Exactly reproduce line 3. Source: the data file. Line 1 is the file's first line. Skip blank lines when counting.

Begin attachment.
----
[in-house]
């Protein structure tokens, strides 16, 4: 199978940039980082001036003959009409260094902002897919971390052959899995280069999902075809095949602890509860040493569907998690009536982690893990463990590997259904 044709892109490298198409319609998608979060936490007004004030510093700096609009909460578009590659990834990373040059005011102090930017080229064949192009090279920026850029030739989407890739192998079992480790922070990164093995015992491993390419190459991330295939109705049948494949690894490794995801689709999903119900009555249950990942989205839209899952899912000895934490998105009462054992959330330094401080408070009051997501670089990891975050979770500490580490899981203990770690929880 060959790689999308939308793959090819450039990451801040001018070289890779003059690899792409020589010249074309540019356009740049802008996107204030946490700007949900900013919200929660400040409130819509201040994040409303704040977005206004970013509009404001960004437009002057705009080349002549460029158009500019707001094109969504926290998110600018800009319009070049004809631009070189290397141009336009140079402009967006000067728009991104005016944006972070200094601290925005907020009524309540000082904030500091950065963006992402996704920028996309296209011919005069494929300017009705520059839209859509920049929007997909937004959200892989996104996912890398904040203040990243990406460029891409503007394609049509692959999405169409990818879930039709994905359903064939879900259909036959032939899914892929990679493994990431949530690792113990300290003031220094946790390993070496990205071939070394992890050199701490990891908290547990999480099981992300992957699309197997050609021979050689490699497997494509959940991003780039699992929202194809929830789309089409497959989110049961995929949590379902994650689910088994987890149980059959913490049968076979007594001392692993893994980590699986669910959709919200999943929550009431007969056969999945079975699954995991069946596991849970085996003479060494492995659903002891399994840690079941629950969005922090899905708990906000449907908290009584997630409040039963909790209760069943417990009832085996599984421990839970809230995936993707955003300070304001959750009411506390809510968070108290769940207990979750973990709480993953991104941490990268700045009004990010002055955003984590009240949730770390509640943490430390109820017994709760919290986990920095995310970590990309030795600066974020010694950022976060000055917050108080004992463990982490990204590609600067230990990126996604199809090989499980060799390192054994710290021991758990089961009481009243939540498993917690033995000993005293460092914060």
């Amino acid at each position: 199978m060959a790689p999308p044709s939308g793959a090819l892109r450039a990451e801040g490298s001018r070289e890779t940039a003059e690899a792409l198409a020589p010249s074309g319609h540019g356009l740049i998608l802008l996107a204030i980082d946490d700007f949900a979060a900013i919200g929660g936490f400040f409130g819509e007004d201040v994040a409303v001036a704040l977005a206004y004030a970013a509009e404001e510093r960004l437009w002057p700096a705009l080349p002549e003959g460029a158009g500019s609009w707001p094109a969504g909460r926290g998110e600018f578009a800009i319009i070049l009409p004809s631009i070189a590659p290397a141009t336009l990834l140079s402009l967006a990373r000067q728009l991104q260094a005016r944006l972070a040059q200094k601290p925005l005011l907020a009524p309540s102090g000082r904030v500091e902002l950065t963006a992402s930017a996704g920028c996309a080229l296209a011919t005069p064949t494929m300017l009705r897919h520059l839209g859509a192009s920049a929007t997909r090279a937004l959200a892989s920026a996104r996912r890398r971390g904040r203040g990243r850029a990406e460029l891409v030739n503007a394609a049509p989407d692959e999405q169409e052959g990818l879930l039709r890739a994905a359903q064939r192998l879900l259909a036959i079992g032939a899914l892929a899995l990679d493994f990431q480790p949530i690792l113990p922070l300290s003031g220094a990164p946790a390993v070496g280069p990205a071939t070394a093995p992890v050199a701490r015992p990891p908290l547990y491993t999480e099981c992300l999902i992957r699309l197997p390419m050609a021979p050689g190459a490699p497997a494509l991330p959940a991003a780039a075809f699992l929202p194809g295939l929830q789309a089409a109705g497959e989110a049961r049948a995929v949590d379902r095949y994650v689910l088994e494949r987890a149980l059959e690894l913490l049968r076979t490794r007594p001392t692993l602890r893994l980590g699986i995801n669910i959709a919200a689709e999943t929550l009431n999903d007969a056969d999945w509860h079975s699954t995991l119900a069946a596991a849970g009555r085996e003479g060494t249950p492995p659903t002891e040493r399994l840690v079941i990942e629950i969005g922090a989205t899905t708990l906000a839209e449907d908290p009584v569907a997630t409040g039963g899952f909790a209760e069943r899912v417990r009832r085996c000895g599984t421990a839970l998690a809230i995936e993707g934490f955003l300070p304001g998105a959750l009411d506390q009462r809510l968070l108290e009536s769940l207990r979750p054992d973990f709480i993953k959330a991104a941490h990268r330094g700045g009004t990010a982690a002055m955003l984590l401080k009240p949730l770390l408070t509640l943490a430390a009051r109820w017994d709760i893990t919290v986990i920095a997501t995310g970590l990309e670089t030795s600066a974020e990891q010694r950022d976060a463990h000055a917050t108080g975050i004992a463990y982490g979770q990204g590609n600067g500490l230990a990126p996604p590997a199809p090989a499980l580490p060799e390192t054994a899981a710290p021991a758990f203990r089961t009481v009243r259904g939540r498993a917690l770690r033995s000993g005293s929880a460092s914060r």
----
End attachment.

């Amino acid at each position: 199978m060959a790689p999308p044709s939308g793959a090819l892109r450039a990451e801040g490298s001018r070289e890779t940039a003059e690899a792409l198409a020589p010249s074309g319609h540019g356009l740049i998608l802008l996107a204030i980082d946490d700007f949900a979060a900013i919200g929660g936490f400040f409130g819509e007004d201040v994040a409303v001036a704040l977005a206004y004030a970013a509009e404001e510093r960004l437009w002057p700096a705009l080349p002549e003959g460029a158009g500019s609009w707001p094109a969504g909460r926290g998110e600018f578009a800009i319009i070049l009409p004809s631009i070189a590659p290397a141009t336009l990834l140079s402009l967006a990373r000067q728009l991104q260094a005016r944006l972070a040059q200094k601290p925005l005011l907020a009524p309540s102090g000082r904030v500091e902002l950065t963006a992402s930017a996704g920028c996309a080229l296209a011919t005069p064949t494929m300017l009705r897919h520059l839209g859509a192009s920049a929007t997909r090279a937004l959200a892989s920026a996104r996912r890398r971390g904040r203040g990243r850029a990406e460029l891409v030739n503007a394609a049509p989407d692959e999405q169409e052959g990818l879930l039709r890739a994905a359903q064939r192998l879900l259909a036959i079992g032939a899914l892929a899995l990679d493994f990431q480790p949530i690792l113990p922070l300290s003031g220094a990164p946790a390993v070496g280069p990205a071939t070394a093995p992890v050199a701490r015992p990891p908290l547990y491993t999480e099981c992300l999902i992957r699309l197997p390419m050609a021979p050689g190459a490699p497997a494509l991330p959940a991003a780039a075809f699992l929202p194809g295939l929830q789309a089409a109705g497959e989110a049961r049948a995929v949590d379902r095949y994650v689910l088994e494949r987890a149980l059959e690894l913490l049968r076979t490794r007594p001392t692993l602890r893994l980590g699986i995801n669910i959709a919200a689709e999943t929550l009431n999903d007969a056969d999945w509860h079975s699954t995991l119900a069946a596991a849970g009555r085996e003479g060494t249950p492995p659903t002891e040493r399994l840690v079941i990942e629950i969005g922090a989205t899905t708990l906000a839209e449907d908290p009584v569907a997630t409040g039963g899952f909790a209760e069943r899912v417990r009832r085996c000895g599984t421990a839970l998690a809230i995936e993707g934490f955003l300070p304001g998105a959750l009411d506390q009462r809510l968070l108290e009536s769940l207990r979750p054992d973990f709480i993953k959330a991104a941490h990268r330094g700045g009004t990010a982690a002055m955003l984590l401080k009240p949730l770390l408070t509640l943490a430390a009051r109820w017994d709760i893990t919290v986990i920095a997501t995310g970590l990309e670089t030795s600066a974020e990891q010694r950022d976060a463990h000055a917050t108080g975050i004992a463990y982490g979770q990204g590609n600067g500490l230990a990126p996604p590997a199809p090989a499980l580490p060799e390192t054994a899981a710290p021991a758990f203990r089961t009481v009243r259904g939540r498993a917690l770690r033995s000993g005293s929880a460092s914060r």